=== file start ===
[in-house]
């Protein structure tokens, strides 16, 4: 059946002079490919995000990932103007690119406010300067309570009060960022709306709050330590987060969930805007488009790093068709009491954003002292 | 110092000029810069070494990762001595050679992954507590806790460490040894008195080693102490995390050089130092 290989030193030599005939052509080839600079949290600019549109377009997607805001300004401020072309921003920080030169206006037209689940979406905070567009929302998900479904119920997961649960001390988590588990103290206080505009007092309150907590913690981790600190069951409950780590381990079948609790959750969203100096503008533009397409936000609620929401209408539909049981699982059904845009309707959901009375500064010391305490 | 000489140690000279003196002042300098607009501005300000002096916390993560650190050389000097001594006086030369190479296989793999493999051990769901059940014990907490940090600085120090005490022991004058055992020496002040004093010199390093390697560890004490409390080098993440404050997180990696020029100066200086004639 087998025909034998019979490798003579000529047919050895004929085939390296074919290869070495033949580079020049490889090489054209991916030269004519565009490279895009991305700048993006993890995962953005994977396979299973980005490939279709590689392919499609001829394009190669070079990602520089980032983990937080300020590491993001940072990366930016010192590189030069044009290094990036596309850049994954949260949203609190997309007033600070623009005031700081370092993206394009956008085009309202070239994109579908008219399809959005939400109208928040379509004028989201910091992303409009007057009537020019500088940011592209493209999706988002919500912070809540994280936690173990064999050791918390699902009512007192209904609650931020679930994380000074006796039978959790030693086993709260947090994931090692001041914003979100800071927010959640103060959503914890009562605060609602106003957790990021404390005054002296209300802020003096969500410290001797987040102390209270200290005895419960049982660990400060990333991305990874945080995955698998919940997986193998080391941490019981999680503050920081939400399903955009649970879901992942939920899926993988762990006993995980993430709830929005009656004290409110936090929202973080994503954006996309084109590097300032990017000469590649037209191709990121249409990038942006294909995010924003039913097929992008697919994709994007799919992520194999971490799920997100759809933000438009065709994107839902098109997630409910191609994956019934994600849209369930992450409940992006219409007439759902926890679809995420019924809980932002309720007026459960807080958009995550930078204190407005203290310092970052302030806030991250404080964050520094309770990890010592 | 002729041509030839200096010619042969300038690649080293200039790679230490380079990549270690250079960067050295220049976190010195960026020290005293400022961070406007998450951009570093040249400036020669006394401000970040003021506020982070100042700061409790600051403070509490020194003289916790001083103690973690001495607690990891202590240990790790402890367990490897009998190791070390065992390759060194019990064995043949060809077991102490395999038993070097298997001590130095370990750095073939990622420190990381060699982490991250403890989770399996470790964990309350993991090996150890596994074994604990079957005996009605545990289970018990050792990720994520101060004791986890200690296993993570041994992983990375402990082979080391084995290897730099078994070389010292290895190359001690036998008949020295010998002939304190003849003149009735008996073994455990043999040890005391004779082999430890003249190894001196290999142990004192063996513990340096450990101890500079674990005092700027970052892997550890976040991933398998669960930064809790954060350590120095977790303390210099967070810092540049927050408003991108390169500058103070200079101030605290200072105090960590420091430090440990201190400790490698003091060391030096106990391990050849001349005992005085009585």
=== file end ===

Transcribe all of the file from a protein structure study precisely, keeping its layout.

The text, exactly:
[in-house]
């Protein structure tokens, strides 16, 4: 059946002079490919995000990932103007690119406010300067309570009060960022709306709050330590987060969930805007488009790093068709009491954003002292 | 110092000029810069070494990762001595050679992954507590806790460490040894008195080693102490995390050089130092 290989030193030599005939052509080839600079949290600019549109377009997607805001300004401020072309921003920080030169206006037209689940979406905070567009929302998900479904119920997961649960001390988590588990103290206080505009007092309150907590913690981790600190069951409950780590381990079948609790959750969203100096503008533009397409936000609620929401209408539909049981699982059904845009309707959901009375500064010391305490 | 000489140690000279003196002042300098607009501005300000002096916390993560650190050389000097001594006086030369190479296989793999493999051990769901059940014990907490940090600085120090005490022991004058055992020496002040004093010199390093390697560890004490409390080098993440404050997180990696020029100066200086004639 087998025909034998019979490798003579000529047919050895004929085939390296074919290869070495033949580079020049490889090489054209991916030269004519565009490279895009991305700048993006993890995962953005994977396979299973980005490939279709590689392919499609001829394009190669070079990602520089980032983990937080300020590491993001940072990366930016010192590189030069044009290094990036596309850049994954949260949203609190997309007033600070623009005031700081370092993206394009956008085009309202070239994109579908008219399809959005939400109208928040379509004028989201910091992303409009007057009537020019500088940011592209493209999706988002919500912070809540994280936690173990064999050791918390699902009512007192209904609650931020679930994380000074006796039978959790030693086993709260947090994931090692001041914003979100800071927010959640103060959503914890009562605060609602106003957790990021404390005054002296209300802020003096969500410290001797987040102390209270200290005895419960049982660990400060990333991305990874945080995955698998919940997986193998080391941490019981999680503050920081939400399903955009649970879901992942939920899926993988762990006993995980993430709830929005009656004290409110936090929202973080994503954006996309084109590097300032990017000469590649037209191709990121249409990038942006294909995010924003039913097929992008697919994709994007799919992520194999971490799920997100759809933000438009065709994107839902098109997630409910191609994956019934994600849209369930992450409940992006219409007439759902926890679809995420019924809980932002309720007026459960807080958009995550930078204190407005203290310092970052302030806030991250404080964050520094309770990890010592 | 002729041509030839200096010619042969300038690649080293200039790679230490380079990549270690250079960067050295220049976190010195960026020290005293400022961070406007998450951009570093040249400036020669006394401000970040003021506020982070100042700061409790600051403070509490020194003289916790001083103690973690001495607690990891202590240990790790402890367990490897009998190791070390065992390759060194019990064995043949060809077991102490395999038993070097298997001590130095370990750095073939990622420190990381060699982490991250403890989770399996470790964990309350993991090996150890596994074994604990079957005996009605545990289970018990050792990720994520101060004791986890200690296993993570041994992983990375402990082979080391084995290897730099078994070389010292290895190359001690036998008949020295010998002939304190003849003149009735008996073994455990043999040890005391004779082999430890003249190894001196290999142990004192063996513990340096450990101890500079674990005092700027970052892997550890976040991933398998669960930064809790954060350590120095977790303390210099967070810092540049927050408003991108390169500058103070200079101030605290200072105090960590420091430090440990201190400790490698003091060391030096106990391990050849001349005992005085009585």